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Vietnam Today

PMI: New order growth strongest year-to-date

Released at: 14:32, 01/07/2019

PMI: New order growth strongest year-to-date

Photo: Viet Tuan (VET)

Vietnam Manufacturing Purchasing Managers' Index at 52.5 in June.

by Minh Do

The Vietnam Manufacturing Purchasing Managers’ Index™ (PMI®) posted 52.5 in June, up from 52.0 in May and in line with the reading from April. The average PMI reading for the second quarter of 2019 was above that seen in the opening three months of the year, albeit remaining short of the 2018 average.

June data completed a solid second quarter of 2019 for the Vietnamese manufacturing sector, with business conditions improving amid ongoing new order growth. There was also a return to job creation in June, after employment had dipped marginally in May. Rising workloads also led manufacturers to increase their purchasing activity, with efforts to build inventories amid confidence around the near-term outlook for new orders also highlighted.

The rate of input cost inflation softened to a three-month low, thereby enabling firms to continue recent discounting of selling prices.

Vietnamese manufacturers continued to record solid growth of new orders in June, with the rate of expansion ticking up to a six-month high. Panelists linked the latest rise to the launch of new products and increased customer numbers. Less positive data was seen with regards to new export orders, which rose at the slowest pace since February. There were some reports that the US-China trade tensions had impacted negatively on export orders.

“The Vietnamese manufacturing sector continues to bob along nicely midway through 2019,” said Mr. Andrew Harker, Associate Director at IHS Markit. “The second quarter of the year saw solid growth that was broadly stable across the period and an improvement on the first quarter. Ongoing strength in demand encouraged firms to fill positions that had been vacated by resigning staff in May, leading to a return to job creation. One concern outlined by some firms was the US-China trade issues, which contributed to a moderation of export growth and weaker business confidence.”

Higher new orders were the key factor leading to a 19th successive monthly rise in manufacturing production. The upturn in output was solid and broadly in line with those seen during the rest of the second quarter.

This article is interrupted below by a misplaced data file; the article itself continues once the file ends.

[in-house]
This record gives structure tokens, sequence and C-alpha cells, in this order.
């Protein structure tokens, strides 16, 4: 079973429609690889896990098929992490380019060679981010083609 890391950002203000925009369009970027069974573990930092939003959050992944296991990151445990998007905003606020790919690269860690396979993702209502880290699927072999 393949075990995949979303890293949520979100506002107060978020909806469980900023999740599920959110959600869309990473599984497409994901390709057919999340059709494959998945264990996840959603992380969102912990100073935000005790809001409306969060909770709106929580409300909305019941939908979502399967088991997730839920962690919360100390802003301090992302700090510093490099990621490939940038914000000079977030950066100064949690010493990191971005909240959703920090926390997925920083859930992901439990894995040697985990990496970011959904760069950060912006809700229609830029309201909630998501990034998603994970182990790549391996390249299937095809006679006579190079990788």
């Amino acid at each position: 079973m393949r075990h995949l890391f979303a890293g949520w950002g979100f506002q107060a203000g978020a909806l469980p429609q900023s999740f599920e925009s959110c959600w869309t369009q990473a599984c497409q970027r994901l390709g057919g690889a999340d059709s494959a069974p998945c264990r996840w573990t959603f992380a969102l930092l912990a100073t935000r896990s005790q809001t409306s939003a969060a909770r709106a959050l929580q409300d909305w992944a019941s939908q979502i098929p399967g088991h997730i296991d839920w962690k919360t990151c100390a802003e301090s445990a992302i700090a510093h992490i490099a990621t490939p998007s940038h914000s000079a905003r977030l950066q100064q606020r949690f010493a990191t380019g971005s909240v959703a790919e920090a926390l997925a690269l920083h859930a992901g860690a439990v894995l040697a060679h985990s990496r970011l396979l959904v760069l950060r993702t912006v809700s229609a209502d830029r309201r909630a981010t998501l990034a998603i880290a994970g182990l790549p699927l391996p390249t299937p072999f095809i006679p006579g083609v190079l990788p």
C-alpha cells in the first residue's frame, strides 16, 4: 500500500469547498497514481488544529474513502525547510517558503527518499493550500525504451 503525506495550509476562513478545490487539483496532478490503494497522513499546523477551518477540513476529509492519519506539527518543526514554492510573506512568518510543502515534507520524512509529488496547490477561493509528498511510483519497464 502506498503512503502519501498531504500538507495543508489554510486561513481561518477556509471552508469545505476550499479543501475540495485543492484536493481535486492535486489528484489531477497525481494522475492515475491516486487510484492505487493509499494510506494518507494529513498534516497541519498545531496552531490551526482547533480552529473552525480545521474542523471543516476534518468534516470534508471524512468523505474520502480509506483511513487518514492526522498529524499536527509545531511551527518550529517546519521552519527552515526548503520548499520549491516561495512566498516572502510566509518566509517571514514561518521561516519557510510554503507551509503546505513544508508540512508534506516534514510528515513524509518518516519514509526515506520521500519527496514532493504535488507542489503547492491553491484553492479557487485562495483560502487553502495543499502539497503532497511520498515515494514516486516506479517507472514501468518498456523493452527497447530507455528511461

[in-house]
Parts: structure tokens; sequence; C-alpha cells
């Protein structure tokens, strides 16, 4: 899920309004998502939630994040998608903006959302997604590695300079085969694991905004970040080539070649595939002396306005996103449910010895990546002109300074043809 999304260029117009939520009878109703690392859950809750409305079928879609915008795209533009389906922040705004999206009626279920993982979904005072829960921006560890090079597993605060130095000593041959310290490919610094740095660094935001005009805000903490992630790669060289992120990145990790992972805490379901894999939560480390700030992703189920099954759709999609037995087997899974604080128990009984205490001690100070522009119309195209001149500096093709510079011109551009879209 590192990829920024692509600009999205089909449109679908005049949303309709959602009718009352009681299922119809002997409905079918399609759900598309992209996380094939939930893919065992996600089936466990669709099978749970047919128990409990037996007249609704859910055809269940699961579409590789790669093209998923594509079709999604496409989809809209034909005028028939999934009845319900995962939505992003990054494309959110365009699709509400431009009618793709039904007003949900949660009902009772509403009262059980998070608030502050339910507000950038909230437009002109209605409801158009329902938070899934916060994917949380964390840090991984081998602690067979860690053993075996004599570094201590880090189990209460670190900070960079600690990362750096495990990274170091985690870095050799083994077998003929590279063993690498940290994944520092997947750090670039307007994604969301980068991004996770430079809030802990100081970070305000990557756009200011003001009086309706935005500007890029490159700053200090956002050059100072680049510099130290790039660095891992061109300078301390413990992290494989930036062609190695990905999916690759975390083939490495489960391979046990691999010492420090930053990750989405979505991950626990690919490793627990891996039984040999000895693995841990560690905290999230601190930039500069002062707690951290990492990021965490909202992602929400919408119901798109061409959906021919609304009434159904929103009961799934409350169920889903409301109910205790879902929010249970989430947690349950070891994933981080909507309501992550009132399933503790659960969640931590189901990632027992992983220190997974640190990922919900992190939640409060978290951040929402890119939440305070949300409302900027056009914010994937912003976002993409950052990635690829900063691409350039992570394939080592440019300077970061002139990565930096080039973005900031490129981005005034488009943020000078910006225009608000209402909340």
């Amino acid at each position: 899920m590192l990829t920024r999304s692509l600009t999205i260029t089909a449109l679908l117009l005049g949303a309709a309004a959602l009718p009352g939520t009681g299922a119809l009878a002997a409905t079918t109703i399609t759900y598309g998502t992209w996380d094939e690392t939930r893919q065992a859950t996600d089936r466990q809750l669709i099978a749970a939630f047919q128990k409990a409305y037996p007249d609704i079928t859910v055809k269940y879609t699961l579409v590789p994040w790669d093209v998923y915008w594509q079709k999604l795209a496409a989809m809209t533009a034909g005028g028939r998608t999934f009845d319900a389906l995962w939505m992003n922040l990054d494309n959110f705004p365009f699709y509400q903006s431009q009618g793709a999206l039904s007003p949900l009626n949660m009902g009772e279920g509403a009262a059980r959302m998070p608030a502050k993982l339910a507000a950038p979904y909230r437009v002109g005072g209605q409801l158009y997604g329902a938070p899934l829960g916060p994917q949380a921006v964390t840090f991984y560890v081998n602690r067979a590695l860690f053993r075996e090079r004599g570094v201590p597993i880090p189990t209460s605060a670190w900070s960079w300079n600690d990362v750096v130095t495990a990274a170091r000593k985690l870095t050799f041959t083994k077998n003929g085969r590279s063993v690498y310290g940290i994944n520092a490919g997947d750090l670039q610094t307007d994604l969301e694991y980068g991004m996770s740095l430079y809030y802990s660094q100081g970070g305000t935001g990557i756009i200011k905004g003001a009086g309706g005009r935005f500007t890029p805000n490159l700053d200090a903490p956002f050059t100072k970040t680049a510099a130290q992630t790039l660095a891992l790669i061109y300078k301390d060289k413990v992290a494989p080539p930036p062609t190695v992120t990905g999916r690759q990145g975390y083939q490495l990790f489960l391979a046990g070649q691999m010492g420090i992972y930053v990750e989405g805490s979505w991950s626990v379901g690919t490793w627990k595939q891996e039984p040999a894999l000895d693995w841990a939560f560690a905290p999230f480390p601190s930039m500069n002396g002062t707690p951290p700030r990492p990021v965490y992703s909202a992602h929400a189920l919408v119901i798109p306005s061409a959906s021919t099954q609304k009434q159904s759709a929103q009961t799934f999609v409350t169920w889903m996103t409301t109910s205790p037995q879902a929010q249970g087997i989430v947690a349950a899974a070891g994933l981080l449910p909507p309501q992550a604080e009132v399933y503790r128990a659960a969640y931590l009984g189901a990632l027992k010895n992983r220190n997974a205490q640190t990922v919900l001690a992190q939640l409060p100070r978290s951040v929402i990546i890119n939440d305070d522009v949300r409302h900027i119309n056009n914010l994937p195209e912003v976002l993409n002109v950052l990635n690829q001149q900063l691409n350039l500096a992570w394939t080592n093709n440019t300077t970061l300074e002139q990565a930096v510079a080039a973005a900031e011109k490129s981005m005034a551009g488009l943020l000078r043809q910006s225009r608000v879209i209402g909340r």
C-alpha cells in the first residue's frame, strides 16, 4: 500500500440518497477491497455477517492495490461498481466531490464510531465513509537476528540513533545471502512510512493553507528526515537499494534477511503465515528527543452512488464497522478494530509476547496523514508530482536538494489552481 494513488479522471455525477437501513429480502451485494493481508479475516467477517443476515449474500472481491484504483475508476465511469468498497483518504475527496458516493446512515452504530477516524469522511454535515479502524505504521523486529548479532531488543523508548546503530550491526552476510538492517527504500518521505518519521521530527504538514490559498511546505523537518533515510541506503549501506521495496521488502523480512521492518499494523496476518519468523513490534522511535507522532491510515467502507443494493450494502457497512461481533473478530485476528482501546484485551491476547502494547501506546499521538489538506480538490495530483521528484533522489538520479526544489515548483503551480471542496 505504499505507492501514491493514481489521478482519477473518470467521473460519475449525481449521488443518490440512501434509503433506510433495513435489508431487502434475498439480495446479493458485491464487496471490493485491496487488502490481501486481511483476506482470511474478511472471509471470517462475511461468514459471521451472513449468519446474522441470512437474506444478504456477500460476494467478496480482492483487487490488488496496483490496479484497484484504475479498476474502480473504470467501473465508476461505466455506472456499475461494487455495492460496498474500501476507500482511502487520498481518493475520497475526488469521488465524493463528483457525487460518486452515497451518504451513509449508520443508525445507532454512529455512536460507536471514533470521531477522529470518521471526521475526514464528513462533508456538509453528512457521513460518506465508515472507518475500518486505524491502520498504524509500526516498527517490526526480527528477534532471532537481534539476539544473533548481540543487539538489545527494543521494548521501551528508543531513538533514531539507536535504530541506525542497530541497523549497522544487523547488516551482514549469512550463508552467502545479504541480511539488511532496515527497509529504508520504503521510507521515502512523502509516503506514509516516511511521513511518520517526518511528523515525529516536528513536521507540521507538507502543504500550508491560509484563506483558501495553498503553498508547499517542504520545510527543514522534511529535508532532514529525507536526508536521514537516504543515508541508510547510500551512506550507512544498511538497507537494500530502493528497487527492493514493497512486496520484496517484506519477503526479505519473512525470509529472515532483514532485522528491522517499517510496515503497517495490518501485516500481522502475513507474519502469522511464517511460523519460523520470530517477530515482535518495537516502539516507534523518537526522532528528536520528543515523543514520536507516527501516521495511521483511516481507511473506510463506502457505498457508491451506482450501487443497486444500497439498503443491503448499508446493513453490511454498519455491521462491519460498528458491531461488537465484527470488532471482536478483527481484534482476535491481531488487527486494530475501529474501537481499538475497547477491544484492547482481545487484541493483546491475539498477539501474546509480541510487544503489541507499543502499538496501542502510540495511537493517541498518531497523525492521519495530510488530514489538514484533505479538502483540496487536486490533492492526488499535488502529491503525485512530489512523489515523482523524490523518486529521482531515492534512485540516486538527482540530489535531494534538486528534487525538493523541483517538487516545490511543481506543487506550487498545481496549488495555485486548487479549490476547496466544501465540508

Continued marked new order growth led to a rise in backlogs of work in June; the first in 2019 so far. Firms responded to higher workloads by taking on extra staff, reversing the decline seen in May.

Alongside job creation, higher workloads also encouraged manufacturers to purchase additional inputs in June. Moreover, the rate of expansion was marked and the fastest in three months. Some panelists reported efforts to build inventory reserves. Higher input buying and shorter delivery times enabled firms to raise stocks of purchases for the third consecutive month.

On the other hand, stocks of finished goods decreased modestly for the second month in a row.

Input prices rose at a relatively modest pace in June and one that was the softest in three months. Where input costs did rise, panelists reported higher market prices for items such as oil and gas. Relatively weak input cost inflation meant that manufacturers were able to lower their output prices again. Charges have now decreased in seven successive months, with the rate of decline broadly stable throughout the second quarter.

Although manufacturers remained optimistic that output will increase over the coming year, the level of confidence dropped sharply in June and was the lowest since February. Some panelists reported concerns regarding the US-China trade situation. Where growth was predicted, respondents linked optimism to planned business investment, new product launches, and entry into new markets.

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